Nutritional aspects of night eating and its association with weight status among Korean adolescents

  • Hernandez, Emely (Department of Food and Nutrition, Seoul National University) ;
  • Kim, Meeyoung (Department of Food and Nutrition, Seoul National University) ;
  • Kim, Won Gyoung (Department of Food and Nutrition, Seoul National University) ;
  • Yoon, Jihyun (Department of Food and Nutrition, Seoul National University)
  • Received : 2015.05.19
  • Accepted : 2016.02.01
  • Published : 2016.08.01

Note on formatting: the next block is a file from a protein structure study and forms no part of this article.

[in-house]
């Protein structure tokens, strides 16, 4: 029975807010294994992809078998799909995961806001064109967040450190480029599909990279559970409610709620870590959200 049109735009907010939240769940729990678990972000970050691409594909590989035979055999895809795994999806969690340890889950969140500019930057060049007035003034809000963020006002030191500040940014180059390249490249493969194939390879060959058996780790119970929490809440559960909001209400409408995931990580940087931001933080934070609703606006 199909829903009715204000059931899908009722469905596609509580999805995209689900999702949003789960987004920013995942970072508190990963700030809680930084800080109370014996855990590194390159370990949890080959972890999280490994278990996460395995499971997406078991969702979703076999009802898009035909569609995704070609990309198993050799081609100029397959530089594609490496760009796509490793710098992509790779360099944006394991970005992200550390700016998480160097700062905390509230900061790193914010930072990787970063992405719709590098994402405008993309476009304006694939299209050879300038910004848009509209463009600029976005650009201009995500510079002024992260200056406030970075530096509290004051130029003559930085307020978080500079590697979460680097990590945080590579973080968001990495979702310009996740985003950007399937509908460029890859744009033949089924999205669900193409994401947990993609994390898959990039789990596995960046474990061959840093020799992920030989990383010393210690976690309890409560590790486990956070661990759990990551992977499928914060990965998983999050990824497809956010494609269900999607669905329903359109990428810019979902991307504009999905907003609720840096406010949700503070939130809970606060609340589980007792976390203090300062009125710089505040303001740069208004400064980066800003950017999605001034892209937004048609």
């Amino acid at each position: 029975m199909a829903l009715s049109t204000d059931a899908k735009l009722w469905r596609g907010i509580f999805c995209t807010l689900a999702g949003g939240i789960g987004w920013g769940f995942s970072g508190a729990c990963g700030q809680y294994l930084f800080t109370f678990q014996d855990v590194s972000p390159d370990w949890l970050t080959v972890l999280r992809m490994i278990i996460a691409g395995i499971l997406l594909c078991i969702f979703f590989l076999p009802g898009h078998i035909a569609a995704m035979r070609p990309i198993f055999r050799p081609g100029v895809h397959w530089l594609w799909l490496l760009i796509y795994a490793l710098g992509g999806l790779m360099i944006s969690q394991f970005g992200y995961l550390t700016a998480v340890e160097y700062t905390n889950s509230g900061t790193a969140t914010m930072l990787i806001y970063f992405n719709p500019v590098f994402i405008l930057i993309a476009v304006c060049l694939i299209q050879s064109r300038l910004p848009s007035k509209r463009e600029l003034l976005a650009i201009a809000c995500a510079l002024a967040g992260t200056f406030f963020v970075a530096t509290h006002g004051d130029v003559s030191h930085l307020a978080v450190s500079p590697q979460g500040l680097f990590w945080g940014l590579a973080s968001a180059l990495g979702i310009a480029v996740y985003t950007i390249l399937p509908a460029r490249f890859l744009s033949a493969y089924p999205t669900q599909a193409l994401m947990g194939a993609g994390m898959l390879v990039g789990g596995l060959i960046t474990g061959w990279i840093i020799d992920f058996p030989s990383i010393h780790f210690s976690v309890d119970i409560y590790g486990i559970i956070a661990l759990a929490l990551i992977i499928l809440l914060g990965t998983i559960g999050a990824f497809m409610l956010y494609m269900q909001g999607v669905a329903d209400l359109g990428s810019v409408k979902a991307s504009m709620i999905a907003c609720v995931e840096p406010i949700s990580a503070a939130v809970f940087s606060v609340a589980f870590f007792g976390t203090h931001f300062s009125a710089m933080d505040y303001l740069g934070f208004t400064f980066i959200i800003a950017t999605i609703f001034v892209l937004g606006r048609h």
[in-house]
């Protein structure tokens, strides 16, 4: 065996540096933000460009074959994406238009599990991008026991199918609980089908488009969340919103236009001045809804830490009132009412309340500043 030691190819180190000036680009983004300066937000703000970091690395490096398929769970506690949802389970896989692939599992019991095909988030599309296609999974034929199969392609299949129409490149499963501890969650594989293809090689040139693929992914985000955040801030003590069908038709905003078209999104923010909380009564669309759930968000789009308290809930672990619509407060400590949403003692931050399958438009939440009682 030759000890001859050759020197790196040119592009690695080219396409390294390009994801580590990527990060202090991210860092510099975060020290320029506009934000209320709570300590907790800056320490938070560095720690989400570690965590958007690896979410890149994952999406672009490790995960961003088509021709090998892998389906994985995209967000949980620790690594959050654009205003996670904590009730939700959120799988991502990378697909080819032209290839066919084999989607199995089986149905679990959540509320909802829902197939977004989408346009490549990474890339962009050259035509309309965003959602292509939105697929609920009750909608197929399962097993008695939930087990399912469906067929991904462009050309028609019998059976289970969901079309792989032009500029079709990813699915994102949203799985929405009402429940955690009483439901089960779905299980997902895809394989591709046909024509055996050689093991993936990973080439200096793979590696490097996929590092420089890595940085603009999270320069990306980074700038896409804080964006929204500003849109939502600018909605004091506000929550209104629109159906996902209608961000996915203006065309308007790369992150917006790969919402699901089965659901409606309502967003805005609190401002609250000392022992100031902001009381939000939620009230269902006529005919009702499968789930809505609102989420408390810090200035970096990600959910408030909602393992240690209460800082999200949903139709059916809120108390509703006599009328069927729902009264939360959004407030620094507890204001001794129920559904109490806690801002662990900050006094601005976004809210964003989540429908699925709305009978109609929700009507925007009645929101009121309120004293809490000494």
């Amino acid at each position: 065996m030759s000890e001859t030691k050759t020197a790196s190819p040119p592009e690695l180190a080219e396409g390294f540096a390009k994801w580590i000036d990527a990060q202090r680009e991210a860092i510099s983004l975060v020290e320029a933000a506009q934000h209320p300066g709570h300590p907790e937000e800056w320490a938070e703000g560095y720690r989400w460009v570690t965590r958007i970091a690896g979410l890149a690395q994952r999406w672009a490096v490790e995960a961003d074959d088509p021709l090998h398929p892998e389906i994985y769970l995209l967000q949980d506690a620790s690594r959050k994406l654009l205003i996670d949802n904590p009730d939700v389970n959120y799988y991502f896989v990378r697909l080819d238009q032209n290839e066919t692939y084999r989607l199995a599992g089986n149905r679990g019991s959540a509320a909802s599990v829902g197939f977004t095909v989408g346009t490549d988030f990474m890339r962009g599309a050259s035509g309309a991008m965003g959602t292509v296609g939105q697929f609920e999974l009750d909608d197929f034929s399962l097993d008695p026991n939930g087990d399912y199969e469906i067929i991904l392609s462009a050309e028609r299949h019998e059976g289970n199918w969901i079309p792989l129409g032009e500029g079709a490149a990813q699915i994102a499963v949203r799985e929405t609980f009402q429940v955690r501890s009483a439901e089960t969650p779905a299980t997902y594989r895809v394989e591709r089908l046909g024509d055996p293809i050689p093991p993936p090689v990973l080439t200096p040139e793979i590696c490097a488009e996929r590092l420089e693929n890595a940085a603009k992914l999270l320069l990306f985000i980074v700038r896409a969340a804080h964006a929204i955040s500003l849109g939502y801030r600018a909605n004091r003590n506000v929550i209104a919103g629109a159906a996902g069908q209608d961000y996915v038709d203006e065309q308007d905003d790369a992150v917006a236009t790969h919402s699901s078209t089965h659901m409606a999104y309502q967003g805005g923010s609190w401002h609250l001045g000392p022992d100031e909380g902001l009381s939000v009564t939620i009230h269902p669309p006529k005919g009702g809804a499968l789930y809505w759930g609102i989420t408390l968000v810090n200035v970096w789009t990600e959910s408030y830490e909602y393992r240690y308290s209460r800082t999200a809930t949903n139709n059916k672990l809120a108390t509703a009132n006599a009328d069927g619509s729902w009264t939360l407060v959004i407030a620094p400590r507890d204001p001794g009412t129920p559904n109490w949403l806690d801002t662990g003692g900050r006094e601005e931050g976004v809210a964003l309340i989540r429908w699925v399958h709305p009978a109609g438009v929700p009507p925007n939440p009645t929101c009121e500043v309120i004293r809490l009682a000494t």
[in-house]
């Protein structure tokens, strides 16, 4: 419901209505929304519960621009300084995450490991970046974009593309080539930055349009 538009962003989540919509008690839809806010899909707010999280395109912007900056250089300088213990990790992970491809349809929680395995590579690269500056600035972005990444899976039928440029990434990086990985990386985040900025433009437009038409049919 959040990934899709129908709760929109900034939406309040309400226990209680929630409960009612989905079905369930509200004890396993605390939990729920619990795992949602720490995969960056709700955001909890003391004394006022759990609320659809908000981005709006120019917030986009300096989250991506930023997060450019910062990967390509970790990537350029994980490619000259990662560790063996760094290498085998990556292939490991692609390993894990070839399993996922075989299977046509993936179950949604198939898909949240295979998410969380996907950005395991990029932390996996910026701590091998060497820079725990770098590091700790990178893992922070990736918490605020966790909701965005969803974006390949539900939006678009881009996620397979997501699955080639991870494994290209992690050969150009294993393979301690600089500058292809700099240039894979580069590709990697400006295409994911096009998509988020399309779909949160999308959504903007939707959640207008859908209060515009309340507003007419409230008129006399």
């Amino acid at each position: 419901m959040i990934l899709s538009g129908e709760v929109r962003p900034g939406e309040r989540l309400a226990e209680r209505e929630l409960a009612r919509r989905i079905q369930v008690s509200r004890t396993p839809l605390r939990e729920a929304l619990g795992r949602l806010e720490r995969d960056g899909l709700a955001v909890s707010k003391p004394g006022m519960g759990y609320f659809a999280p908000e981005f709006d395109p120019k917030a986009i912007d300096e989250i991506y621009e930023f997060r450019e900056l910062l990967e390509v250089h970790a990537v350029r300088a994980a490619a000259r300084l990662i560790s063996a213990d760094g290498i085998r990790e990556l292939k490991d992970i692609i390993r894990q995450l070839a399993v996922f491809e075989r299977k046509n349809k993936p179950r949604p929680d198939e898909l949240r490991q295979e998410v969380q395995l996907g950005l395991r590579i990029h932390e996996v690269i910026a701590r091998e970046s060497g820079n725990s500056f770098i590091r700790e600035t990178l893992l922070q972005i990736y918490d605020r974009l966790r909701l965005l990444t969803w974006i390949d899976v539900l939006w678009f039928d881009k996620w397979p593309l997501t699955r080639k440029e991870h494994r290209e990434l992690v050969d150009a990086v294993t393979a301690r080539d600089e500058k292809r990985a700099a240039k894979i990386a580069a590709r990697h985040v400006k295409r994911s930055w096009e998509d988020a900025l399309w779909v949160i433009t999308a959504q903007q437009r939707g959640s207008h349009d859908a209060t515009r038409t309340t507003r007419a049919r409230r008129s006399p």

BACKGROUND/OBJECTIVES: A growing body of research has indicated that night eating could be associated with poor diet quality and negative health outcomes. This study examined the nutritional aspects of night eating, its related factors, and the association between night eating and body weight among Korean adolescents. SUBJECTS/METHODS: This study analysed the data from a one day 24-hour dietary recall as well as a demographic survey of 1,738 Korean adolescents aged 12 to 18-years-old obtained from the 2010-2012 Korea National Health and Nutrition Examination Survey. 'Night eating' was defined as consuming 25% or more of one's daily energy intake between 21:00 and 06:00. Subjects complying with the preceding condition were classified as 'night eaters', whereas the rest were considered 'non-night eaters'. Logistic regression analysis examined factors related to night eating. Multiple linear regression analyses were used to examine the relationship between night eating and BMI z-scores, whereas multinomial logistic regression analysis was used to examine the relationship between night eating and weight status. RESULTS: About 21% of Korean adolescents appeared to be night eaters. Night eaters showed increased breakfast skipping (P = 0.001), higher energy intake from snacks (P < 0.001), greater proportion of energy intake from fat (P = 0.029), and lower Dietary Diversity Scores (P = 0.008) than non-night eaters. Male adolescents presented 1.9 times higher odds of being night eaters than females. Adolescents whose both parents were night eaters were 4.4 times as likely to be night eaters as those whose neither parents were. Female adolescents showed a significant relationship between night eating and BMI z-scores (${\beta}=0.28$, P = 0.004). However, night eating did not increase odds of being overweight or obese in adolescents. CONCLUSIONS: Night eating in Korean adolescents was related to undesirable dietary behaviours and low diet quality in general as well as higher BMI z-scores in females. Male gender and parental night eating appeared to be the factors that significantly increased odds of night eating. These results suggest that night eating should be considered when designing nutrition education or intervention programs targeting adolescents.


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